The J. Rives Childs Collection of Casanoviana at Randolph-Macon College was a bequest from J. Rives Childs, a 1915 R-MC alumnus and retired diplomat, who collected these materials during his more than 30 years in the Foreign Service in Europe and the Middle East. It is one of the world’s most extensive collections of early and rare editions of Casanova’s Memoires, consisting of over 2000 items including numerous rare volumes in many languages ranging from Norwegian to Bengali to Arabic and includes the first edition, published in German.  In addition to the Memoires and writings of Casanova, the collection contains bibliographies, biographies, sales catalogs, correspondence, playbills, illustrations, operettas, films, and of course, the Casanova action figure. Casanova’s lurid tales of romantic escapades during his life as an adventurer across Europe made his name synonymous with seduction and  womanizing.

Childs, a self-proclaimed “defender of Casanova as something other than the caricatures drawn of him by the mythmakers,” published biographical and bibliographical works on Casanova, the great lover, spy, adventurer, author, and librarian.

Learn more about the Casanova collection and other specialized and unique collections in the Flavia Reed Owen Special Collections and Archives.

Creating Accessible Course Materials

Accessibility is among the top key issues for 2018 in teaching and learning in higher education (Educause, 2018). It is important that course design and instructional materials are accessible by every student. Creating accessible course materials may take time. Fortunately, the systems we rely heavily on for teaching and learning have universal-design features built in. For instance, MS Word and PowerPoint have these tools:

  • Accessibility Checker – identifying potential issues and providing suggestions for fixing them
  • Alt Text – allowing the author to add Alternative Text for tables and visuals (images, shapes & videos)
  • Title and Heading Styles: allowing the author to ensure the screen reader will read the document content in a logical order

The Canvas LMS Doc Team has created a resource page, covering easy-to-follow design principles and tools for making documents and videos accessible. The McGraw-Page Library will host Info-to-Go sessions, demonstrating how to use the tools and other resources. The brown-bag luncheon is scheduled for April 26, from 12:00 – 1:00 p.m., in the Library Lab. It will be repeated on April 27, also from 12:00 – 1:00 p.m., in the Library Lab.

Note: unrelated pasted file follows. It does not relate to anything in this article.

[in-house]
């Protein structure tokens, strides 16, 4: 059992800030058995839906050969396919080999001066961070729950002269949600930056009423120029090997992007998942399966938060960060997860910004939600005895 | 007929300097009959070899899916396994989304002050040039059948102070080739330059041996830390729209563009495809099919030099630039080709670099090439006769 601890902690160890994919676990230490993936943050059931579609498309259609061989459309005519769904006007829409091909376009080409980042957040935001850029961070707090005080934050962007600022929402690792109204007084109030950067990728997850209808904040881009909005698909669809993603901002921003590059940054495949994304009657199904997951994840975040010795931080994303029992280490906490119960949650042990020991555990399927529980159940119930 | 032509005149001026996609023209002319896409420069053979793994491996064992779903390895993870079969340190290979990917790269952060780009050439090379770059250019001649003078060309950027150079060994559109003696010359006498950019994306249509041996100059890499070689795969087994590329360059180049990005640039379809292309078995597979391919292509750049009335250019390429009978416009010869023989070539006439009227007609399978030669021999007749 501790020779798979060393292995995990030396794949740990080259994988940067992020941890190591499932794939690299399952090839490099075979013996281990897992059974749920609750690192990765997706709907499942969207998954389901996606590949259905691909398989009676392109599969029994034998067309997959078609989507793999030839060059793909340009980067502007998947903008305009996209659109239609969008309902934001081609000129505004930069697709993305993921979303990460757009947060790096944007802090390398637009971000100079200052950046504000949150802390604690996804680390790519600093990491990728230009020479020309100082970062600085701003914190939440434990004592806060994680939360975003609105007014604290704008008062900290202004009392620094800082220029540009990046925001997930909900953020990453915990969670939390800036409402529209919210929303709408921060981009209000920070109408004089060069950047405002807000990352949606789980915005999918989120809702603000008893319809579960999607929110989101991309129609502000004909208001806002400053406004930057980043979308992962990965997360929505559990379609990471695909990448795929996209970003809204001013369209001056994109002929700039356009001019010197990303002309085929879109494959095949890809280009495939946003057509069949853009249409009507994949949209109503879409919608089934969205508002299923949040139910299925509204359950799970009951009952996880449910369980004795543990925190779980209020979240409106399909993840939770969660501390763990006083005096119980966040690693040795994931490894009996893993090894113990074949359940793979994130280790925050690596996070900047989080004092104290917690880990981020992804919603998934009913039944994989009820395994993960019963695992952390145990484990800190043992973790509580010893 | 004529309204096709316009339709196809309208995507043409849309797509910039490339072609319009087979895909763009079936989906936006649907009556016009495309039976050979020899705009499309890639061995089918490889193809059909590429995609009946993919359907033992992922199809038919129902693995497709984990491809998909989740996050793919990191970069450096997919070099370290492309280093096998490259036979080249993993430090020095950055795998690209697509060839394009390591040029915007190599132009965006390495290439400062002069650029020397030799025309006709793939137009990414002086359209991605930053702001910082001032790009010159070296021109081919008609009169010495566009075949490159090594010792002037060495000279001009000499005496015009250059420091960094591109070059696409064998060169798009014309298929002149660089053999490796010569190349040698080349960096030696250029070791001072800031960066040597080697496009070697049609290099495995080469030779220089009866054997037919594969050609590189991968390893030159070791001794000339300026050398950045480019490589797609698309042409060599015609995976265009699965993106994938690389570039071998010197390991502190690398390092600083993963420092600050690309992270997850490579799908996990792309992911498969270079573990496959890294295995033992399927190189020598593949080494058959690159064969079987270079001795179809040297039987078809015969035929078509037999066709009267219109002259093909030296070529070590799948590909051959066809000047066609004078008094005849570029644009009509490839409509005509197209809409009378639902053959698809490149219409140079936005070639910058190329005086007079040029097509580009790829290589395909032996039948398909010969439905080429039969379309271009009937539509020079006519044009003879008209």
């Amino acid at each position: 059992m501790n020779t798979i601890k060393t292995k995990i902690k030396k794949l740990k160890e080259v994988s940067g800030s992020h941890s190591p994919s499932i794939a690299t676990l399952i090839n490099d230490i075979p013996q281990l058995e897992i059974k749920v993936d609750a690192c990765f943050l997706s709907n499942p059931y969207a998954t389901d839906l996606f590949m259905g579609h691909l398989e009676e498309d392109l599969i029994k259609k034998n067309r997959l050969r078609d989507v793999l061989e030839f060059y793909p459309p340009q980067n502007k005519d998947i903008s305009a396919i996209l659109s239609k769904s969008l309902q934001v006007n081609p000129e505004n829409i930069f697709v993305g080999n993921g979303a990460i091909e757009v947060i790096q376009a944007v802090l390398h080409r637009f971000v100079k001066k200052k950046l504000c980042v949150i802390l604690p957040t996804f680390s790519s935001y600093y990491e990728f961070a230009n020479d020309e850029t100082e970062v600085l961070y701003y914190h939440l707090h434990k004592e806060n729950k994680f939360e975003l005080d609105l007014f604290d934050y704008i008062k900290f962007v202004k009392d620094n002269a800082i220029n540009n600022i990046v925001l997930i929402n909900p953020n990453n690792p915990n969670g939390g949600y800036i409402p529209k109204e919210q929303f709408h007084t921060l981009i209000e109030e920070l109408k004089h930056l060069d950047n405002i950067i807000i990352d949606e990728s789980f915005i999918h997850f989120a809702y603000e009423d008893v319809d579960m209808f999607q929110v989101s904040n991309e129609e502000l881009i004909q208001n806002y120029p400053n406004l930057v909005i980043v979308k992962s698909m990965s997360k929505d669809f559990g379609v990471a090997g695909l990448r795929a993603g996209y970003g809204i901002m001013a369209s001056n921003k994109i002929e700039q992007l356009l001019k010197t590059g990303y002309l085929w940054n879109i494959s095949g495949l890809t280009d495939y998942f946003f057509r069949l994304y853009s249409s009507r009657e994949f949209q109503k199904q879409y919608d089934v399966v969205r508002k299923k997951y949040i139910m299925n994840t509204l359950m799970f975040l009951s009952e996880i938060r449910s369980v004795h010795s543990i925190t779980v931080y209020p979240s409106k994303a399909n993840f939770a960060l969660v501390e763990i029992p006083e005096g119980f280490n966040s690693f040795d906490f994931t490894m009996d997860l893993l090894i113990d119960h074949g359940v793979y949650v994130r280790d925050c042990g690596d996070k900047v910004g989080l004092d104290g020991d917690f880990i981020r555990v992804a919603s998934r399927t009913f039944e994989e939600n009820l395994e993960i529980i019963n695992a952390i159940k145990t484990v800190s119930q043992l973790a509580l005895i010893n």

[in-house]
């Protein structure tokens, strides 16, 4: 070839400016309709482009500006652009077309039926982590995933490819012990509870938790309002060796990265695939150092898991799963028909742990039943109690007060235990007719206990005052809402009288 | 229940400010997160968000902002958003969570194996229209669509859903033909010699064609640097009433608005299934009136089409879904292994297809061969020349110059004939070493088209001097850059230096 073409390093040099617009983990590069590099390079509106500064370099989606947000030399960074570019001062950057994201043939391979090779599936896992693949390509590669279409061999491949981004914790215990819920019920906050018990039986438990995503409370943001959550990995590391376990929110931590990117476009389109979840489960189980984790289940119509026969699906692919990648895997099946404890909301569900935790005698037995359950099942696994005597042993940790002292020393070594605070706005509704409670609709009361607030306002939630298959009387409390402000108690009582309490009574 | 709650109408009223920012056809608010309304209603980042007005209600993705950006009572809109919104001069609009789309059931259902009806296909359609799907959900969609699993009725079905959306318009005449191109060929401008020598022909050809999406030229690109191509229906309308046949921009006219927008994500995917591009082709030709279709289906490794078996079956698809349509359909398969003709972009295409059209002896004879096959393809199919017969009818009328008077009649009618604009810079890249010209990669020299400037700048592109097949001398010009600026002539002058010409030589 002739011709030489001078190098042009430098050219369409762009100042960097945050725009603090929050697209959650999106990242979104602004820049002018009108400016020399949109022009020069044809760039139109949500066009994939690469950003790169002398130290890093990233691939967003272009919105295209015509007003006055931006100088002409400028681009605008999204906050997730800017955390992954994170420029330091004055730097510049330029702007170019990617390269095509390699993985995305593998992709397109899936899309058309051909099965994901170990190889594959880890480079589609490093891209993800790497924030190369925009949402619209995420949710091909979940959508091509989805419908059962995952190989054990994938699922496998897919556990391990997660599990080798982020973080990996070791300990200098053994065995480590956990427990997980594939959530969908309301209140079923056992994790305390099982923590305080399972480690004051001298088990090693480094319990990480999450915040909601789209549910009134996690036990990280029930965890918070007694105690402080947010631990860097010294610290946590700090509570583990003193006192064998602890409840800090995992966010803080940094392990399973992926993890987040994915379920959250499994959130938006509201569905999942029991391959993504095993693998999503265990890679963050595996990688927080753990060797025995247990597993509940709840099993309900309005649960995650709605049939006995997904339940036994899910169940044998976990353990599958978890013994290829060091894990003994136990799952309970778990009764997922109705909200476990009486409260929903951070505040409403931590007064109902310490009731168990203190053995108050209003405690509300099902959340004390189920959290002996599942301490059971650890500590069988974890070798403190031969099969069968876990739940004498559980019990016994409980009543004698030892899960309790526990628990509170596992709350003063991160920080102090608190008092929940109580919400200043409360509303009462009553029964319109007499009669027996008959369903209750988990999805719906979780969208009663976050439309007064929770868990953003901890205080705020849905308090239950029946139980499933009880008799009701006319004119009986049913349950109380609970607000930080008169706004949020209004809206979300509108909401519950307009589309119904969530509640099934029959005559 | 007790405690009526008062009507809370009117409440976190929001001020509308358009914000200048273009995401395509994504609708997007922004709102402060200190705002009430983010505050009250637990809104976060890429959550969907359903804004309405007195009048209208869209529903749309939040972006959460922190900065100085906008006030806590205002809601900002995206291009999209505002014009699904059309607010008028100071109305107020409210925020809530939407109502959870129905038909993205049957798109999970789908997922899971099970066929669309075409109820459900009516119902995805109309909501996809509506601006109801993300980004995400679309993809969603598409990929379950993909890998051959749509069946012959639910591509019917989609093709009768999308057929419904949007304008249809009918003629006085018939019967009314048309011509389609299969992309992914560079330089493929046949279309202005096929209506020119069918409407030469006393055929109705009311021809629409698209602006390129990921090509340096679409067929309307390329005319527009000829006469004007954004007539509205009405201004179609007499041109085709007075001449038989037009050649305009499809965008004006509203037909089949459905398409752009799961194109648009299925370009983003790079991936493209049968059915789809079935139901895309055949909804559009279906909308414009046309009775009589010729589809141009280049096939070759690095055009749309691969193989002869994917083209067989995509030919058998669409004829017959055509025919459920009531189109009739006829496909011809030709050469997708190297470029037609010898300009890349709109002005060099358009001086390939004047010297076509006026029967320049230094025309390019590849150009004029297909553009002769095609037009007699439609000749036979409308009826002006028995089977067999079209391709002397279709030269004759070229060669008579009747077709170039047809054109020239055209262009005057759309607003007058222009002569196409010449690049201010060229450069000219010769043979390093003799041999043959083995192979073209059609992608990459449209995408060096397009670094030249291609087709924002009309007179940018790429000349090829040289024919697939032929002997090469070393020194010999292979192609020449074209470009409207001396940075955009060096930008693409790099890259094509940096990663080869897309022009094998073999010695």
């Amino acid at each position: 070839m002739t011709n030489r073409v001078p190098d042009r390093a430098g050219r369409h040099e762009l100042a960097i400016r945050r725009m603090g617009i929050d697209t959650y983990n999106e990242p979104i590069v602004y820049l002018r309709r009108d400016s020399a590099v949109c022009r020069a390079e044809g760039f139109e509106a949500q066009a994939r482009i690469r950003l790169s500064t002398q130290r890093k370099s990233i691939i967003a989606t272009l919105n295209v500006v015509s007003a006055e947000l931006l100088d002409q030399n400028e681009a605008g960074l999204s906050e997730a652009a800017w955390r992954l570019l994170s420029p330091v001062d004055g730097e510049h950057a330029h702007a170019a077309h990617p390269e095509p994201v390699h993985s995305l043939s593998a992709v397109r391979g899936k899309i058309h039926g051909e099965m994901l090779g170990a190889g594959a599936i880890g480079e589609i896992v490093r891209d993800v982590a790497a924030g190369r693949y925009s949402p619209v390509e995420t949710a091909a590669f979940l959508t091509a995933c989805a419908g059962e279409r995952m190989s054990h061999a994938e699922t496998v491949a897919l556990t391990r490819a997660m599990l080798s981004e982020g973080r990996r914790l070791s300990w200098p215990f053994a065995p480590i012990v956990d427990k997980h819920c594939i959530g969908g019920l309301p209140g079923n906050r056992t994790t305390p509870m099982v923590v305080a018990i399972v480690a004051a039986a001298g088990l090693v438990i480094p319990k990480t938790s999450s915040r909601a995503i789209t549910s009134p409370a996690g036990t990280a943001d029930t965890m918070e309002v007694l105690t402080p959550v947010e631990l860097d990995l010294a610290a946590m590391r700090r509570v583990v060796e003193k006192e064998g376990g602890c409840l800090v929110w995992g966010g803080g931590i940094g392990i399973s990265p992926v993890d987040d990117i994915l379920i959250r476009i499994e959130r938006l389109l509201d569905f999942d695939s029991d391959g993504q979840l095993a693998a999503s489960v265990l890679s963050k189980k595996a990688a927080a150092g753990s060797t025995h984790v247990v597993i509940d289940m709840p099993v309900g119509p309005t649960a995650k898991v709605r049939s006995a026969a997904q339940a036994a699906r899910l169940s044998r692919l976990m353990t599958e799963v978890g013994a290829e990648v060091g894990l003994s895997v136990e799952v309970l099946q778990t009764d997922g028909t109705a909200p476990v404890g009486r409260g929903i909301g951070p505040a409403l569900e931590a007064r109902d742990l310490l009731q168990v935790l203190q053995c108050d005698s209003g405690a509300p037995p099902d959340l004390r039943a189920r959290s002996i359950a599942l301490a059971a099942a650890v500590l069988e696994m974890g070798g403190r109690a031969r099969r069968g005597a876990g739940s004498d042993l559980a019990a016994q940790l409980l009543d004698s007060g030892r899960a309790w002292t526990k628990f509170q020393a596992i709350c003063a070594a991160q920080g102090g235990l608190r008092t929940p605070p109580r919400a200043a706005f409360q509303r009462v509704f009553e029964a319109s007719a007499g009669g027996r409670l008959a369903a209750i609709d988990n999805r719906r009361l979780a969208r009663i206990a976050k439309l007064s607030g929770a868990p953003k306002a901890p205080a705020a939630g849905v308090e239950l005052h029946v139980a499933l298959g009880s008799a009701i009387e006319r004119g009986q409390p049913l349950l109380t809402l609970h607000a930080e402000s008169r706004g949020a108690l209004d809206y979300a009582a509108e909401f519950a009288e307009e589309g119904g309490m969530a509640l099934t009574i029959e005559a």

Treasure in the Stacks

While browsing in the history section recently, we found an interesting book about Poznań, Poland. A photograph of the Methodist church in Poznań is mounted on the inside fly-leaf, with a detailed inscription containing several signatures on the facing page:

The book was given to The Reverend Paul Neff Garber in 1961 when Garber served as the United Methodist Church’s Bishop in Europe.

The book, entitled simply Poznań, is part of the Paul Neff Garber Papers located in the Methodist History Collection of the library’s Special Collections. Check out the Methodist History Collection as well as other specialized and unique collections in the Flavia Reed Owen Special Collections and Archives.

Need Data? Try ICPSR Data Sets

Randolph-Macon College is one of over 750 members of the Inter-University Consortium for Political and Social Research, known as ICPSR.

The ICPSR houses the world’s largest online repository of data sets for social science researchers, with more than 250,000 files of research in the social and behavioral sciences. Although predominantly social science-related data in areas such as education, aging, criminal justice, substance abuse, and terrorism, there are many data sets on a variety of topics related to the sciences, history, and other disciplines. These data sets are available for download and use by the entire R-MC community and are used with statistical software, such as SAS, SPSS, and Stata. Computer labs on campus already have SPSS installed.